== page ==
Fate of Historic Toxic Exposure Bill Unclear After Shocking Senate Defeat

Comedian and veterans advocate Jon Stewart speaks at a press conference.
Comedian and veterans advocate Jon Stewart speaks at a press conference on Capitol Hill, July 28, 2022, after a toxic exposure bill suffered an unexpected defeat in a Senate procedural vote. (Military.com photo by Rebecca Kheel)

Supporters of a plan to expand benefits for millions of veterans exposed to toxic substances and fumes are furious after a surprising defeat in a Senate procedural vote left the bill in limbo.

Veterans advocates and lawmakers who support the bill are vowing to keep fighting for its passage, framing Wednesday night's shocking development as a delay rather than a defeat. Still, it's a delay they say could cost cancer-stricken veterans their lives as they wait for care and should be blamed on a group of Republican senators they described as "liars," "hypocrites" and "cowards."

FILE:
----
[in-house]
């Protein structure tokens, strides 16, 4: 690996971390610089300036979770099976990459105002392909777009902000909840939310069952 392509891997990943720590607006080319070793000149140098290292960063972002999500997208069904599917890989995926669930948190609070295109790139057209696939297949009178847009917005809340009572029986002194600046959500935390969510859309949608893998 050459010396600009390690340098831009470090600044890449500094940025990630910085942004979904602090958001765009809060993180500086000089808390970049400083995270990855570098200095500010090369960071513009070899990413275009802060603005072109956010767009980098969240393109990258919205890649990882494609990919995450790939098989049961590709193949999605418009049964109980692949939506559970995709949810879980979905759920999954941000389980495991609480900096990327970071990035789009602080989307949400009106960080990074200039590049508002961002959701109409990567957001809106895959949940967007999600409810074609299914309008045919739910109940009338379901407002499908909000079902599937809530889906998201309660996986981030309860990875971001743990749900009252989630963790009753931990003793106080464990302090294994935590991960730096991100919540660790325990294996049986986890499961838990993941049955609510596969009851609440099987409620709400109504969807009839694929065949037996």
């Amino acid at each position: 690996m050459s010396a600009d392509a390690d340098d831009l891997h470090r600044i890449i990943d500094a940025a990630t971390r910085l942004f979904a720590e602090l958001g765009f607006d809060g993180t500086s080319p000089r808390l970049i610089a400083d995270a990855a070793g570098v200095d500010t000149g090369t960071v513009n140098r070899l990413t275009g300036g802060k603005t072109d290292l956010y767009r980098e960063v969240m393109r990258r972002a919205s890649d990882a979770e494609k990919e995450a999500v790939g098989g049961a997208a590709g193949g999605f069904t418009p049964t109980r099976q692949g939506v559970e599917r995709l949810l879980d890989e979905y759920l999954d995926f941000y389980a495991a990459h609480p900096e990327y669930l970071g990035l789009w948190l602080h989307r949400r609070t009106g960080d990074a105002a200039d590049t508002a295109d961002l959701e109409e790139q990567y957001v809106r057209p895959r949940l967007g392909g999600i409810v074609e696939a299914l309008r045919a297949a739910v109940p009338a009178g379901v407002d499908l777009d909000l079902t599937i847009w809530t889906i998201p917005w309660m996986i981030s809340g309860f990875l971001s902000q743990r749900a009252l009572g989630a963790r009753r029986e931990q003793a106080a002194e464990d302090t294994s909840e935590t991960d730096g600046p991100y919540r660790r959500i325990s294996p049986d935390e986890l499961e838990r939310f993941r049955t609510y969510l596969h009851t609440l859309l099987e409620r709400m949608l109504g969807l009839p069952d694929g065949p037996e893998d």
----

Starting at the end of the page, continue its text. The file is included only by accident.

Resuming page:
"How are these people human? Where's any sense of decency?" comedian and veterans advocate Jon Stewart said. "And sadly, [the veterans] are the people that fought and defended their right to this f---ery."

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"We just got screwed by 41 senators," said Tom Porter, executive vice president of Iraq and Afghanistan Veterans of America.

"The next time I come back here, it better be to sign the damn bill at the White House because I'm sick and tired of this bulls---," said Susan Dyer, the mother-in-law of the bill's namesake. Earlier in Dyer's remarks, her 9-year-old granddaughter, Brielle, teared up as she described Heath Robinson's battle with cancer.

The comments came at a news conference Thursday morning that was originally planned as a victory lap ahead of the expected passage of the Sergeant First Class Heath Robinson Honoring Our PACT Act, which would expand health care and disability benefits for an estimated 3.5 million veterans exposed to burn pits and other toxic substances during their military service.